For Simona Blat, the plan was to move to Europe and open a bookshop. It was early 2021, a global pandemic was still raging, and Williamsburg, her Brooklyn neighborhood of 12 years, felt like it was emptying out.
Like a lot of New Yorkers during the pandemic, Ms. Blat was unemployed and seeking clarity on a hazy future. “I was going on these daily walks during the pandemic,” she said, “just to stay sane.”
On one of the walks, she noticed a vintage clothing shop on Driggs Avenue had closed. The “For Rent” sign at the entrance somehow caught her eye. “Something in me decided to call the number,” she said.
Her dream — the bookshop — had always felt out of reach in New York. “Obviously there’s the price of rents,” she said, “and a bookstore does not make that much money.” But something about the empty space on Driggs suddenly made it feel possible.
The good feeling she had when she walked into the first-floor commercial space in the three-story brownstone was equaled by the good feeling that hit her when she met the landlord, Grzegorz (Gregory) Pasternak. “He’s very old school,” she said. “He doesn’t even have email. I love that about him.”
Ms. Blat learned that Mr. Pasternak had owned the place, a designated landmark, for decades, as he walked her through 30 years of history. “It was mostly artists and people with a creative spirit who had lived in the building,” she said, “which I loved. I told him I wanted to have a bookstore, and he was so supportive.”
They both took it as a good omen that Henry Miller’s childhood home was next door. “I realized immediately after talking to her,” Mr. Pasternak said, “that the space fit her very well because it had a previous history of being artsy. I liked that she had experience working in bookstores and that she was so excited.”
Before Ms. Blat even signed a lease, she had a set of keys and permission to visit the space.
“I would come in every day and meditate and envision things. That was a really crucial period when I asked myself, ‘Wow, am I really going to do this?’ I brought my family, my friends. That trust he had in me felt really nice. The experience wasn’t like any other landlord experience I’ve had in New York. Usually all they want is your money and they don’t really care about what you’re doing,” she said, laughing. “This was such an open and trusting experience and it lined up with everything I was seeking.”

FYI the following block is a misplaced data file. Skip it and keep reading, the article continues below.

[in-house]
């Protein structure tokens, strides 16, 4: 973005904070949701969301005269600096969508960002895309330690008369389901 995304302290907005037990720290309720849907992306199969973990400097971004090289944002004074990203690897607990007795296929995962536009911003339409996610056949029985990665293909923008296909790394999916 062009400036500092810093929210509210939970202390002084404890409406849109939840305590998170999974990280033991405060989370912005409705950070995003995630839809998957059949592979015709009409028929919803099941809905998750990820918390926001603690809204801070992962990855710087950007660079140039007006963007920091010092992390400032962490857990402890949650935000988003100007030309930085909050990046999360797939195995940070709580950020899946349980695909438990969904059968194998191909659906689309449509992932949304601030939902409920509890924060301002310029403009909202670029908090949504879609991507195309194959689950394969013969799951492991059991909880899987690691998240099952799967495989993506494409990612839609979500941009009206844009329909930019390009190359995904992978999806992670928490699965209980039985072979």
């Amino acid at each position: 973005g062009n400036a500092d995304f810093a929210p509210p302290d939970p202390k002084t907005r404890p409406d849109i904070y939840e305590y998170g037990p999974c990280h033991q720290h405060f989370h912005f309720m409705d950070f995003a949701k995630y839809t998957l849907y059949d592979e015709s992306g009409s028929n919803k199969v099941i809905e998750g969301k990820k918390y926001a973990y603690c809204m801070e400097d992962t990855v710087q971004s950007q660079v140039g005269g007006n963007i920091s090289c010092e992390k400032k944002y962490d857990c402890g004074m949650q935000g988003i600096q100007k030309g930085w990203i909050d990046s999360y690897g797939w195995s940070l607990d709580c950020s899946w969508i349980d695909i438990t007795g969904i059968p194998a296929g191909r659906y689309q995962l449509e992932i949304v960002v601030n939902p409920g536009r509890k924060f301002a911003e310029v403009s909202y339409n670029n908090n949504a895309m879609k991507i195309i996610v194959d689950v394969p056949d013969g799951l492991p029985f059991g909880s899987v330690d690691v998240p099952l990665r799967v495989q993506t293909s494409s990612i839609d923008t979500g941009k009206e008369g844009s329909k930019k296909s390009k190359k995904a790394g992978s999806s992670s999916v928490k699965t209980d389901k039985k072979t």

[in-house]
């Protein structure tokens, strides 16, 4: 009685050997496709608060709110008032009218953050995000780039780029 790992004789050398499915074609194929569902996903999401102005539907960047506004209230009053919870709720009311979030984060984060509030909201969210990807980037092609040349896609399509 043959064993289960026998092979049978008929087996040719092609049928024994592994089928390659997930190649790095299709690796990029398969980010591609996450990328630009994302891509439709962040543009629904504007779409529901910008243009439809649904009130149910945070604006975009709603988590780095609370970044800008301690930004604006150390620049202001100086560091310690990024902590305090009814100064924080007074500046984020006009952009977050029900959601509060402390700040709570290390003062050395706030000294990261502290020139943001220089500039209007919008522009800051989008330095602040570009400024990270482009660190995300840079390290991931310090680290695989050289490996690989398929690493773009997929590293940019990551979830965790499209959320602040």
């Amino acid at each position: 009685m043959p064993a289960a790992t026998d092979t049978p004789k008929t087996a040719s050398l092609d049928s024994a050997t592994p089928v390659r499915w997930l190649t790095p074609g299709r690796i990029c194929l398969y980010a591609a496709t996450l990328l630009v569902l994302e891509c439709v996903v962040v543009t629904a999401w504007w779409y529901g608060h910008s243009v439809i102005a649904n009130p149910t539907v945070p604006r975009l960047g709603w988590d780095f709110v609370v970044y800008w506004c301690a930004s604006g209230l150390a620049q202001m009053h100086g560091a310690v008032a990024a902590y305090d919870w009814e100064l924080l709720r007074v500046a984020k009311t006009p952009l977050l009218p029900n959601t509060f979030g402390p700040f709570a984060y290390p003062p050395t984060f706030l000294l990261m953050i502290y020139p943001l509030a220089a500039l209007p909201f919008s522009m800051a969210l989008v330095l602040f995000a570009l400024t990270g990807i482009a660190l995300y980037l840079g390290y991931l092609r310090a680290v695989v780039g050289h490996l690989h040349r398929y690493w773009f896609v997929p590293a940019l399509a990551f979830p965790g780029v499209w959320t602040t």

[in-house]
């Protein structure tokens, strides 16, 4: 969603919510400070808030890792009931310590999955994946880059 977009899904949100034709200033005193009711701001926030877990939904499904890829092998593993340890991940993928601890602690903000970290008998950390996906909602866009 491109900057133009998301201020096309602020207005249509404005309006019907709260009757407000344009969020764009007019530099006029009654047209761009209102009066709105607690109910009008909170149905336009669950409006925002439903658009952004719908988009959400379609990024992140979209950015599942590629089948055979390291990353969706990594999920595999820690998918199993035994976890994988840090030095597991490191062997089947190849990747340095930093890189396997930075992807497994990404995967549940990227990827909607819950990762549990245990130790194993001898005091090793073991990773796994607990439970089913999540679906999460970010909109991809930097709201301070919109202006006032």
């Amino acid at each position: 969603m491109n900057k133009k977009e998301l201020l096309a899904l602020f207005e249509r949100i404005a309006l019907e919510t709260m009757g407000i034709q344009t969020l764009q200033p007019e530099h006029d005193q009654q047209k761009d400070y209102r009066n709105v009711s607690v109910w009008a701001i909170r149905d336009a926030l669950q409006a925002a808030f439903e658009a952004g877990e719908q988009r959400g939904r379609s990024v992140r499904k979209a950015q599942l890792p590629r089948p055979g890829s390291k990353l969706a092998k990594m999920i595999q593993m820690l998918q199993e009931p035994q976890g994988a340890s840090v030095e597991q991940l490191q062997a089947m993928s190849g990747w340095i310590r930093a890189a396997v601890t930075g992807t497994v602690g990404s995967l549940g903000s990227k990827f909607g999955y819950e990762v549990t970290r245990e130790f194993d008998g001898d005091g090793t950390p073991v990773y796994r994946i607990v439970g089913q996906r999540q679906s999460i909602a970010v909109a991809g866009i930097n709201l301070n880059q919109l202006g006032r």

For his part, Mr. Pasternak saw it the same way. “She wanted to pay month-to-month,” he said, “so I took a chance, and we’re still together.” The rent for the shop is $2,500 a month.
Ms. Blat opened Black Spring Books in April 2021. She didn’t have investors or a loan — she spent savings she had accrued during the pandemic, estimating it cost her around $1,000 to put in the bookshelves. “It was all very D.I.Y.,” she said. “I really relied on my family and friends.”
The inventory in the shop came by way of a collection she’s been building for years, as well as donations from friends and titles inherited from the now-shuttered Brazenhead Books, where Ms. Blat used to work on the Upper East Side.
“It’s definitely a pretty eclectic collection,” she said. “It’s 99 percent used books and I have a solid collection of rare books, too. Mostly modern first editions, some ’60s, ’70s paraphernalia — stuff from the Beat Generation. There’s cheap stuff, there’s expensive stuff. I like to keep it a little bit of everything.”